|Publication number||US7184970 B1|
|Application number||US 09/565,366|
|Publication date||Feb 27, 2007|
|Filing date||May 5, 2000|
|Priority date||May 6, 1999|
|Publication number||09565366, 565366, US 7184970 B1, US 7184970B1, US-B1-7184970, US7184970 B1, US7184970B1|
|Inventors||Neil J. Squillante|
|Original Assignee||Peerviews Inc.|
|Export Citation||BiBTeX, EndNote, RefMan|
|Patent Citations (3), Non-Patent Citations (12), Referenced by (34), Classifications (12), Legal Events (3)|
|External Links: USPTO, USPTO Assignment, Espacenet|
This application claims the benefit of priority of U.S. Provisional Application No. 60/132,789, filed May 6, 1999.
The present invention relates generally to operating direct marketing environments that blend direct response advertising with content (“on-line communities”) using a computer network in conjunction with an extensible information publishing architecture.
The Internet is a global computer network based on a non-proprietary group of technologies (e.g., TCP/IP, e-mail, HTML) that collectively serve as an important tool for gaining access to information on a wide variety of subjects. With the proliferation of computers in business as well as personal contexts, the Internet has become an attractive medium for commercial enterprises.
Internet companies typically publish information, sell goods, provide services, or engage in some combination thereof. Internet companies generate revenue in one of four ways. First, they can sell subscriptions or usage fees (e.g., customers can pay a fee to receive or access information). Second, they can sell advertising. Third, they can sell their own goods and/or services. Fourth, they can sell goods and/or services developed by other companies and receive commissions. The third and fourth methods of generating revenue are collectively referred to as “e-commerce” in the Internet vernacular.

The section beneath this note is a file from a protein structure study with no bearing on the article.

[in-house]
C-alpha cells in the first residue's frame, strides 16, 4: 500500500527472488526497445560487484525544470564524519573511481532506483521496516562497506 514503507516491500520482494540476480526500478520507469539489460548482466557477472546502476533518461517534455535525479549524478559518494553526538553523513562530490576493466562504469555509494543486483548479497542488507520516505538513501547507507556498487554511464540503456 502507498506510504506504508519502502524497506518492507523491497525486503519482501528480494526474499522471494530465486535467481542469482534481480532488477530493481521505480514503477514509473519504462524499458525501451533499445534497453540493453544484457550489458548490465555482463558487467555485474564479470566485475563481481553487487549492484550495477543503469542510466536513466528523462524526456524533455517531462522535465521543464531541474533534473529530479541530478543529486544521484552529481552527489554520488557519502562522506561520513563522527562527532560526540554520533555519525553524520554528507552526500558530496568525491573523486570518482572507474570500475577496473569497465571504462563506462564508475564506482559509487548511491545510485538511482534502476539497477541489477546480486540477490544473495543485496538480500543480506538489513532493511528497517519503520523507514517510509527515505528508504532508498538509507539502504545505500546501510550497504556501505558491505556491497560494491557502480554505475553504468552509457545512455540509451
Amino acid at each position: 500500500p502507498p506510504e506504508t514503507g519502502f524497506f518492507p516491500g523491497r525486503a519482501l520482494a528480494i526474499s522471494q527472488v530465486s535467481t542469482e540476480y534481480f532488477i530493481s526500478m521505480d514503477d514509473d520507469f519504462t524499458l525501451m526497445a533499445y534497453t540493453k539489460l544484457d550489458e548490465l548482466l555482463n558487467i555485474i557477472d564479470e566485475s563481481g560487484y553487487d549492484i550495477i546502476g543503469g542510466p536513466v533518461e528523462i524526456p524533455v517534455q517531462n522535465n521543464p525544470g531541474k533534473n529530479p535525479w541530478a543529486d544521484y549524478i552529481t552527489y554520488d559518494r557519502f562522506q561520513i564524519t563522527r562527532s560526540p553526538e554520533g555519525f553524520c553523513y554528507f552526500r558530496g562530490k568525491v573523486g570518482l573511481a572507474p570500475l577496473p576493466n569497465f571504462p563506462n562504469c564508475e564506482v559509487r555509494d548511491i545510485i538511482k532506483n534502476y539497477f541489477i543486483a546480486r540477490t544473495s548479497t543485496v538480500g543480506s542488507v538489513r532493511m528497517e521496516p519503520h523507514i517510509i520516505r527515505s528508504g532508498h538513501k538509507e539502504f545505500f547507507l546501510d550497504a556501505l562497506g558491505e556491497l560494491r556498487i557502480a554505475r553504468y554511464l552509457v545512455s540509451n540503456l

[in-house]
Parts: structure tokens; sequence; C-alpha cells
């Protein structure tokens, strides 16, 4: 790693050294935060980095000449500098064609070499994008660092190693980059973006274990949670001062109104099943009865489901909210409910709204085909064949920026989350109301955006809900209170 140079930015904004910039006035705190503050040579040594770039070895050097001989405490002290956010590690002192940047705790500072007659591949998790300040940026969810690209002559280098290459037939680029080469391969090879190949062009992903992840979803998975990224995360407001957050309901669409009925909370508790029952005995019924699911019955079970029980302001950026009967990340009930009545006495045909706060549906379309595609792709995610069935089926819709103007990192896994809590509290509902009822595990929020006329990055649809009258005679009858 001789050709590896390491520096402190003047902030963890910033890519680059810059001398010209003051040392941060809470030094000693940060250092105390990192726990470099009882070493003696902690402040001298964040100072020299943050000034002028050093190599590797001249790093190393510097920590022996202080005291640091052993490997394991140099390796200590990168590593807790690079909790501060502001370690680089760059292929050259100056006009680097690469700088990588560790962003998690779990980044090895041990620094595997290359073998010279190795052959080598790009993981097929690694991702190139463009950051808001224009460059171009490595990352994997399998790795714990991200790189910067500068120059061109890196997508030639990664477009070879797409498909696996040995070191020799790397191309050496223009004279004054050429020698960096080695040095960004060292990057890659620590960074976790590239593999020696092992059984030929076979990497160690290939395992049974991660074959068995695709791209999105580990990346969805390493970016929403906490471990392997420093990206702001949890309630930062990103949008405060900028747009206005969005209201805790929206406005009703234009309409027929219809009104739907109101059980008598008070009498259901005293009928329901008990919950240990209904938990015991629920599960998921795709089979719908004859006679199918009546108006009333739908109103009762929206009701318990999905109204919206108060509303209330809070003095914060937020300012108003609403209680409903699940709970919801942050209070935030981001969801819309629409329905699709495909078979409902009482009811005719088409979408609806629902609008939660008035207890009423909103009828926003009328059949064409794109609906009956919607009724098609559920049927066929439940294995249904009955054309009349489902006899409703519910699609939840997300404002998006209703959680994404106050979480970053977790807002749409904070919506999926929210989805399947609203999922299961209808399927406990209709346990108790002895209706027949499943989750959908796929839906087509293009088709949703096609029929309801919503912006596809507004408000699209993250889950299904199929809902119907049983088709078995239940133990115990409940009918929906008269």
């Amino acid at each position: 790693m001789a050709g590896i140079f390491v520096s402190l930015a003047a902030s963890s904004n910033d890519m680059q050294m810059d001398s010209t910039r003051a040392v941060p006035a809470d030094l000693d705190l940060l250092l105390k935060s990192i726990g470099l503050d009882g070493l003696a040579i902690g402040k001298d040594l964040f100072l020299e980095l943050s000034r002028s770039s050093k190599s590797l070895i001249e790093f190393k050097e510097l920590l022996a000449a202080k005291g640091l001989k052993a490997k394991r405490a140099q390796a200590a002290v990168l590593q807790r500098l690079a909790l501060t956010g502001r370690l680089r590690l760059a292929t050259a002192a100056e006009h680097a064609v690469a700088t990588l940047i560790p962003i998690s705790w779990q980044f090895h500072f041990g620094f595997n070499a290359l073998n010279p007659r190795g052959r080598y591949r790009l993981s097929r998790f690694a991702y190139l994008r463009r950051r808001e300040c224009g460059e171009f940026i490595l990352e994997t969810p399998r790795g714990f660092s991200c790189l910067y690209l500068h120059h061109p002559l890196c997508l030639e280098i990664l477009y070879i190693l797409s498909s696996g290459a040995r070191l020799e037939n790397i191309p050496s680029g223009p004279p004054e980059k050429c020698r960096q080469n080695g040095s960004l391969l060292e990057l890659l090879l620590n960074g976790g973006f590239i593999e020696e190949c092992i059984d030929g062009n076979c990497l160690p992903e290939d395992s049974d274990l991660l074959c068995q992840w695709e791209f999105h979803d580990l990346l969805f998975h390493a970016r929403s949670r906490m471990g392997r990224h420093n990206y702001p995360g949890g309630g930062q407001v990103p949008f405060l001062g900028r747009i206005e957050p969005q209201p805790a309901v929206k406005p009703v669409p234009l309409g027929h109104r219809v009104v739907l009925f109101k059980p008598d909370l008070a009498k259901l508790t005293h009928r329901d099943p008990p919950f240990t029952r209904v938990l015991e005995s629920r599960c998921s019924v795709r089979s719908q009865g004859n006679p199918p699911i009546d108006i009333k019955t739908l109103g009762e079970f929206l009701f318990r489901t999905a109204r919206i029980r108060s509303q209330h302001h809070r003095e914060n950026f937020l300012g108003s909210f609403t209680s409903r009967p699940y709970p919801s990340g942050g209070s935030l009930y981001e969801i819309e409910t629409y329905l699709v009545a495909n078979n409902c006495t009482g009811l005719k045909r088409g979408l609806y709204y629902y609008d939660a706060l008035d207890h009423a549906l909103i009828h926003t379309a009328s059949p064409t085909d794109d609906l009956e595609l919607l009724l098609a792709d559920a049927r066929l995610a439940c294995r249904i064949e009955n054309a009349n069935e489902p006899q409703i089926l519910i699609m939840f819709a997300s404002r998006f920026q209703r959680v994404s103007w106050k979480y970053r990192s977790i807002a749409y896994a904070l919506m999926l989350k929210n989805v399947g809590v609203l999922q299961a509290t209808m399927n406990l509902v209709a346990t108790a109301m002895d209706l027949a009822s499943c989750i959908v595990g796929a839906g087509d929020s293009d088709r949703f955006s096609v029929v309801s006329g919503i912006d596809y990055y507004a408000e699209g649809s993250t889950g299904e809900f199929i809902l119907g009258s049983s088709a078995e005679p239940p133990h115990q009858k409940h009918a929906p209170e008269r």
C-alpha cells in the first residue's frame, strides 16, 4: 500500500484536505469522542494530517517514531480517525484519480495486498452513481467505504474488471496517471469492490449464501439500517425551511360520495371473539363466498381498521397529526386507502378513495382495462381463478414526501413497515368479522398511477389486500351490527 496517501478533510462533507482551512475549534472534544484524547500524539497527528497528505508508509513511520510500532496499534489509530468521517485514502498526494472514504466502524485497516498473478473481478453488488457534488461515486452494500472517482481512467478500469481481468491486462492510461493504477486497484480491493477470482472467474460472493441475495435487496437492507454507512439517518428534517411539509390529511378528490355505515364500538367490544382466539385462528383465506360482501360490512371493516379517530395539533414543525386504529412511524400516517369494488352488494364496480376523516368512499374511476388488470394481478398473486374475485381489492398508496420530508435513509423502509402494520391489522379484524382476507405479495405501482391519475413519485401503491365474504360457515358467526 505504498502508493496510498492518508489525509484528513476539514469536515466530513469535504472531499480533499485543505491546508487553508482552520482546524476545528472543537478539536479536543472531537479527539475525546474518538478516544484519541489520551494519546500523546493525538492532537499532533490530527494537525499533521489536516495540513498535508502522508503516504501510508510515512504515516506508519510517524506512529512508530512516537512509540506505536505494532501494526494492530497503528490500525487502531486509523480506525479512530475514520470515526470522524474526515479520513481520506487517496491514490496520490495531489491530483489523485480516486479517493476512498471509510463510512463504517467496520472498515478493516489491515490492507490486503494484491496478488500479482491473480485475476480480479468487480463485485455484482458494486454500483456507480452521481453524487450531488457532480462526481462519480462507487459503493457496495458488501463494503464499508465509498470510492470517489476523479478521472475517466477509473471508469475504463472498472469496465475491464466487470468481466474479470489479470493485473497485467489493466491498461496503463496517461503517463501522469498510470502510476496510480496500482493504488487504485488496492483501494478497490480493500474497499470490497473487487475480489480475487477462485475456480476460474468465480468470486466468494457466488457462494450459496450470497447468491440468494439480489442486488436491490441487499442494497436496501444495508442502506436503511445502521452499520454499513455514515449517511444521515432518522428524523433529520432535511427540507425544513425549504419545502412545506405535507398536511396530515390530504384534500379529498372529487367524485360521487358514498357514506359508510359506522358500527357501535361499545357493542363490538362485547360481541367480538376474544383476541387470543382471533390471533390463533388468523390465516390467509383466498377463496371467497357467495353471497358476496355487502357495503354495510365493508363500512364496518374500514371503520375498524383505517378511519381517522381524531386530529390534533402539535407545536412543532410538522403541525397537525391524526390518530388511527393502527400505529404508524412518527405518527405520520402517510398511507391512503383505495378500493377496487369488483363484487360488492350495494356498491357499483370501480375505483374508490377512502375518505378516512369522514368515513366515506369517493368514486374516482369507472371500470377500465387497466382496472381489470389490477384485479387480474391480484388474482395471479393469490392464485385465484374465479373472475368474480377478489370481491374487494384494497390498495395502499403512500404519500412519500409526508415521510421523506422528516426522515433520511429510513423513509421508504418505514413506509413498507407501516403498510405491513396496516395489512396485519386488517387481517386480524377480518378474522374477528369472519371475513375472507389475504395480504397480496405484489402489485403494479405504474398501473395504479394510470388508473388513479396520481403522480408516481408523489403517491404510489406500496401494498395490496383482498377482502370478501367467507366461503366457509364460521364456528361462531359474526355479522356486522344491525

The sources of revenue discussed above—subscriptions, advertising, and e-commerce—are sound at their most basic level. However, few Internet companies have been able to profit from them. This high rate of failure stems from a deep-rooted fatal flaw—over-reliance on the World Wide Web (the “Web”), particularly with respect to the development and implementation of on-line communities.
The Web consists of a vast network of interconnected electronic pages, which can contain formatted text, graphics, photographs, sound, movies, and animation. The feature that sets the Web apart from other forms of media is the hypertext link. Hypertext links, which appear most often on a Web page as buttons or underlined text, allow users to jump from one Web page to another one by simply clicking on them with a computer mouse or other input device.